(Appellant’s App. at 7). The agreement further provided that “[n]otwithstanding the foregoing, this Agreement and Release does not affect Abdel’s rights to employee benefits, if any, payable after the termination of employment, including but not by way of limitation, retirement benefits.” (Id.).
On August 6, 2004, Abdel filed suit under ERISA, 29 U.S.C. § 1132(a)(1)(B), claiming that she was wrongfully denied LTD benefits. U.S. Bank moved for summary judgment, contending that Abdel’s claims were barred by the release and by the statute of limitations. The district court granted the motion, holding that the settlement agreement had released all potential ERISA claims. The court also held, in the alternative, that Abdel’s claim was not timely because the two-year limitations period began to run on February 25, 2000, when U.S. Bank “clearly conveyed to Plaintiff that due to the nature of her disability,” her benefits would be subject to the 24-month limit, and effectively repudiated any claim to benefits beyond this period.
On appeal, Abdel argues that the settlement release does not bar her claim, and that her action under ERISA was timely filed. We conclude that even assuming that Abdel’s ERISA claim was not covered by the release, the action is barred by the statute of limitations.
ERISA contains no limitations period, and Minnesota’s two-year statute of limitations governing contract actions to recover unpaid benefits applies. See Cavegn v. Twin City Pipe Trades Pension Plan, 223 F.3d 827, 829-830
(8th Cir. 2000). The question of claim accrual, however, is governed by federal common law. Id. A cause of action for plan benefits under ERISA accrues when a plan fiduciary has “formally denied an applicant’s claim for benefits or when there has been a repudiation by the fiduciary which is clear and made known to the beneficiary.” Id.; see also Union Pac. R.R. Co. v. Beckham, 138 F.3d 325, 330 (8th Cir. 1998).
U.S. Bank alleges that Abdel’s cause of action accrued in January 2000, when Hartford initially denied Abdel’s benefits claim, or on February 25, 2000, when it granted benefits subject to the mental illness durational limitation. Abdel argues that her claim accrued on October 16, 2002, when U.S. Bank informed her that she had exhausted all internal appeals and could file suit. Alternatively, if her claim accrued earlier, Abdel contends that the limitations period was tolled while she exhausted her internal remedies under the plan.
Abdel’s initial request for benefits encompassed two different claims under the terms of the plan. The broader claim was for benefits of unlimited duration, based on the claimed physical conditions of asthma, double vision, migraine headaches, and shortness of breath. The parties refer to this as a claim for “benefits based on physical disability.” She also claimed disability benefits for an anxiety disorder. This
claim was narrower, because the plan limited benefits based on mental illness to a period of 24 months. The administrator denied her request in its entirety on January 5 and January 26, 2000.
Abdel appealed the denial by way of Dr. Mikhail’s letter dated February 15, 2000, but the appeal was limited to the narrower claim for 24 months’ of benefits based on the anxiety disorder. The letter made no mention of Abdel’s physical conditions or her broader claim for benefits unlimited in duration based on these physical conditions. (Appellant’s App. at 45). The administrator was persuaded by the appeal, and thus granted Abdel benefits for 24 months based on her mental condition.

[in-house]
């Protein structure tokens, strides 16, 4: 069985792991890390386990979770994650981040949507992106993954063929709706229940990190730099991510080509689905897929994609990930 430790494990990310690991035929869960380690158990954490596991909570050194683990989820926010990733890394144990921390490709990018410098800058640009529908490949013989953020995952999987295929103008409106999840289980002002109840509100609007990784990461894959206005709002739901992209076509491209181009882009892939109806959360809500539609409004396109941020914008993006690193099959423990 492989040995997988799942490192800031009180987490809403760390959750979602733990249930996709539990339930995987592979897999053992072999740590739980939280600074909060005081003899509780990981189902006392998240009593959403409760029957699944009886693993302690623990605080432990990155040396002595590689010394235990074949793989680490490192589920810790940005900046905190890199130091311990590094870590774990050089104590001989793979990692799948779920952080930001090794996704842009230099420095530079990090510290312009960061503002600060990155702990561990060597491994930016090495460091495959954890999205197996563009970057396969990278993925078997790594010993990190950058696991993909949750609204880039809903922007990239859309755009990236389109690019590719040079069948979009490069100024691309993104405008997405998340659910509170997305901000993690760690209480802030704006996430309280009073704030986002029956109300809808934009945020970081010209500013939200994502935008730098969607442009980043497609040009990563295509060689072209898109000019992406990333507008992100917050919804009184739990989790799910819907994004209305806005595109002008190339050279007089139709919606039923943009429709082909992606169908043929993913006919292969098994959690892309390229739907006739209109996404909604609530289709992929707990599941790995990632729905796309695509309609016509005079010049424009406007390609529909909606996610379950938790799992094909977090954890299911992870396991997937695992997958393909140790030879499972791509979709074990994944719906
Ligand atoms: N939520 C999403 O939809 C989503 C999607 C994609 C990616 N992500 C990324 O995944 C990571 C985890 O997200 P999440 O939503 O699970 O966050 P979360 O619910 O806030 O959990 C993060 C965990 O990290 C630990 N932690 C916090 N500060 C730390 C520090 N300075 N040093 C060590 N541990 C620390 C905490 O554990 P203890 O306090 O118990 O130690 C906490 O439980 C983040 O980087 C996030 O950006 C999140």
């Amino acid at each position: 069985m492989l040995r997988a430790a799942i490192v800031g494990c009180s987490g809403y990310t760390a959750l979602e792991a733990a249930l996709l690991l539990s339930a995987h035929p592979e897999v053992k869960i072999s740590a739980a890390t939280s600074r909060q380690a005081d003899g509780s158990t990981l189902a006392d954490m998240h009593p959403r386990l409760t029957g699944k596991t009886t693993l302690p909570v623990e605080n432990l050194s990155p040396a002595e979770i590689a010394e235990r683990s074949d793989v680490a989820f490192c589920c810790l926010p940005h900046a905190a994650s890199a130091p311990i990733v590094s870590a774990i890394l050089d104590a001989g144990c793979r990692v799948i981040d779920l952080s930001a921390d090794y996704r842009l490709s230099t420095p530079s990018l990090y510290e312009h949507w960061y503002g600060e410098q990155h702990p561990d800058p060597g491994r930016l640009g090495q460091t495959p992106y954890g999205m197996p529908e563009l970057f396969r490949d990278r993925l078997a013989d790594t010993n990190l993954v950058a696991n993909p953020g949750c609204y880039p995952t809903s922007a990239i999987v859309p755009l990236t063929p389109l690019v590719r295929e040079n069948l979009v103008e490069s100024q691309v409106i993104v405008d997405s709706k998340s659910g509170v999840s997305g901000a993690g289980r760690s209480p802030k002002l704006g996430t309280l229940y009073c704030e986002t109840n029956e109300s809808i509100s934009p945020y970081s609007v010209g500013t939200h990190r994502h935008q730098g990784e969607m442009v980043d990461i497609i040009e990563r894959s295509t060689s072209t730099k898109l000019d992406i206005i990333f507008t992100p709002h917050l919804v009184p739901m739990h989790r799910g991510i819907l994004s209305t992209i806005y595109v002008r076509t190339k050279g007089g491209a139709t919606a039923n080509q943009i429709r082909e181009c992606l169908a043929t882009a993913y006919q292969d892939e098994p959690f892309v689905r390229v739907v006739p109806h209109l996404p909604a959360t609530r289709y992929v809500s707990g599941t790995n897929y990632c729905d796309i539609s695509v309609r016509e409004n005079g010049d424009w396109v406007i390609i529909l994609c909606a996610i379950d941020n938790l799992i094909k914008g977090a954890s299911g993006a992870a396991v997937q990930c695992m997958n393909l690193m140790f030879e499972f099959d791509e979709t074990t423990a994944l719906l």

Relying on this course of events, and cryptic notes of a Hartford claims adjuster in 2002 that the administrator “did not formally deny phys” in 2000, Abdel argues that her claim for benefits based on physical disability was not denied until October 2002. We disagree. The administrator clearly denied Abdel’s claim for physical disability benefits of unlimited duration on January 26, 2000, and Abdel declined to challenge that aspect of the decision through an administrative appeal. Even if a timely administrative appeal delays the accrual date until after internal remedies are exhausted, see Fogerty v. Metro. Life Ins. Co., 850 F.2d 430, 433 n. 3 (8th Cir. 1988), overruled on other grounds by Johnson v. State Mut. Life Assur. Co., 942 F.2d 1260, 1266 (8th Cir. 1991) (en banc), Abdel failed to appeal the denial of benefits for physical disability within the time provided. We have given conflicting signals about whether an ERISA claim accrues at the time of the initial denial, Wilkins v. Hartford Life and Accident Ins. Co., 299 F.3d 945, 947, 949 (8th Cir. 2002), or after the timely exhaustion of administrative remedies under the plan. Mason v. Aetna Life Ins. Co., 901 F.2d 662, 664 (8th Cir. 1990), but taking the view most favorable to Abdel, her cause of action under ERISA accrued, at the latest, after expiration of the 60-day time period within which she could have timely appealed the denial of her claim for the physical disability benefits.
Abdel’s request in March 2002 for reevaluation of the denial of benefits based on her physical condition may have been necessary to exhaust her administrative remedies under the plan (as Hartford indicated in its October 2002 letter), see Wert v. Liberty Life Assur. Co., 447 F.3d 1060, 1065-66
(8th Cir. 2006), and the request and subsequent internal appeal may have been sufficient to meet the exhaustion requirement even though Abdel did not initially pursue her internal remedies in a timely manner. See Jenkins v. Local 705 Int’l Bhd. of Teamsters Pension Plan, 713 F.2d 247, 254
(7th Cir. 1983). But the belated effort to exhaust remedies does not change the accrual date of Abdel’s claim. If such a request for reevaluation of a claim previously denied were sufficient to delay the accrual date or renew the statue of limitations, then a participant could forestall the running of the statute of limitation simply by declining to pursue internal remedies under the ERISA plan. Reconsideration of prior requests is to be encouraged, Mason, 901 F.2d at 664, and Hartford’s 2002 reevaluation of Abdel’s file does not restart the limitations period. Id. This case involves no explicit statement by the administrator to the claimant that it was treating the later request as a “new application,” cf Cavegn, 223 F.3d at 829, and the substance of Abdel’s 2002 request — which was based on renewed complaints of physical conditions virtually identical to those considered in 2000 — leads us to conclude that it triggered a reevaluation of an earlier claim, rather than a decision about an entirely new claim.
In summary, assuming Abdel’s claim under ERISA was not released by her previous settlement agreement, the claim accrued no later than March 26, 2000. She filed the instant action on August 6, 2004, a date that was beyond the two-year limitations period. Her claim is therefore barred by the statute of limitations, and the judgment of the district court is affirmed.